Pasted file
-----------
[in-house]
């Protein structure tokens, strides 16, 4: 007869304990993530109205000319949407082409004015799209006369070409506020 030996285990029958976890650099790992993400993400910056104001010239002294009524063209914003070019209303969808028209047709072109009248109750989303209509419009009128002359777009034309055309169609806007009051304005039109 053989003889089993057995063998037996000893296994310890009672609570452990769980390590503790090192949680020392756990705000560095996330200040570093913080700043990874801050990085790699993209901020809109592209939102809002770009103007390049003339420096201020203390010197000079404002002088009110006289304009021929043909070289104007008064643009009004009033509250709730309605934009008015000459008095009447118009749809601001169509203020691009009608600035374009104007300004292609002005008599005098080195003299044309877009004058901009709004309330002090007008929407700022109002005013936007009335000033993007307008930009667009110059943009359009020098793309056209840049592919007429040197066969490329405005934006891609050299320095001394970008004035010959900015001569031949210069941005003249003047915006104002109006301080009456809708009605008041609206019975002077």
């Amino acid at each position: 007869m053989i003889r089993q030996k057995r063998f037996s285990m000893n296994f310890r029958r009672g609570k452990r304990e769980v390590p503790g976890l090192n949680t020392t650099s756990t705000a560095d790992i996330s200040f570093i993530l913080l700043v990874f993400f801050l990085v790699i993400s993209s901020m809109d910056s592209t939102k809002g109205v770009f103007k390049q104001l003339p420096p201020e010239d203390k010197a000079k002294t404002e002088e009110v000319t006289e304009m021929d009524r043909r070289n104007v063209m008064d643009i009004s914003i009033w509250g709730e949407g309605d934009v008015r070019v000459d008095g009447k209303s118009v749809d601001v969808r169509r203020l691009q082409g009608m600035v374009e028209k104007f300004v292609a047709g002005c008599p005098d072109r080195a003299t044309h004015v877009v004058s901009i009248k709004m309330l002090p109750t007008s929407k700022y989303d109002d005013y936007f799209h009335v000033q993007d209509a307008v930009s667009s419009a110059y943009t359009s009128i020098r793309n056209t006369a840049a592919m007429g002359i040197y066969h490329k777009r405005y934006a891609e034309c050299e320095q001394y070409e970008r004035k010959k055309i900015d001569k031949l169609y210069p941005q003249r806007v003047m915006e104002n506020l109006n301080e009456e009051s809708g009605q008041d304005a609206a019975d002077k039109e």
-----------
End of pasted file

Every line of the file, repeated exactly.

[in-house]
């Protein structure tokens, strides 16, 4: 007869304990993530109205000319949407082409004015799209006369070409506020 030996285990029958976890650099790992993400993400910056104001010239002294009524063209914003070019209303969808028209047709072109009248109750989303209509419009009128002359777009034309055309169609806007009051304005039109 053989003889089993057995063998037996000893296994310890009672609570452990769980390590503790090192949680020392756990705000560095996330200040570093913080700043990874801050990085790699993209901020809109592209939102809002770009103007390049003339420096201020203390010197000079404002002088009110006289304009021929043909070289104007008064643009009004009033509250709730309605934009008015000459008095009447118009749809601001169509203020691009009608600035374009104007300004292609002005008599005098080195003299044309877009004058901009709004309330002090007008929407700022109002005013936007009335000033993007307008930009667009110059943009359009020098793309056209840049592919007429040197066969490329405005934006891609050299320095001394970008004035010959900015001569031949210069941005003249003047915006104002109006301080009456809708009605008041609206019975002077």
């Amino acid at each position: 007869m053989i003889r089993q030996k057995r063998f037996s285990m000893n296994f310890r029958r009672g609570k452990r304990e769980v390590p503790g976890l090192n949680t020392t650099s756990t705000a560095d790992i996330s200040f570093i993530l913080l700043v990874f993400f801050l990085v790699i993400s993209s901020m809109d910056s592209t939102k809002g109205v770009f103007k390049q104001l003339p420096p201020e010239d203390k010197a000079k002294t404002e002088e009110v000319t006289e304009m021929d009524r043909r070289n104007v063209m008064d643009i009004s914003i009033w509250g709730e949407g309605d934009v008015r070019v000459d008095g009447k209303s118009v749809d601001v969808r169509r203020l691009q082409g009608m600035v374009e028209k104007f300004v292609a047709g002005c008599p005098d072109r080195a003299t044309h004015v877009v004058s901009i009248k709004m309330l002090p109750t007008s929407k700022y989303d109002d005013y936007f799209h009335v000033q993007d209509a307008v930009s667009s419009a110059y943009t359009s009128i020098r793309n056209t006369a840049a592919m007429g002359i040197y066969h490329k777009r405005y934006a891609e034309c050299e320095q001394y070409e970008r004035k010959k055309i900015d001569k031949l169609y210069p941005q003249r806007v003047m915006e104002n506020l109006n301080e009456e009051s809708g009605q008041d304005a609206a019975d002077k039109e």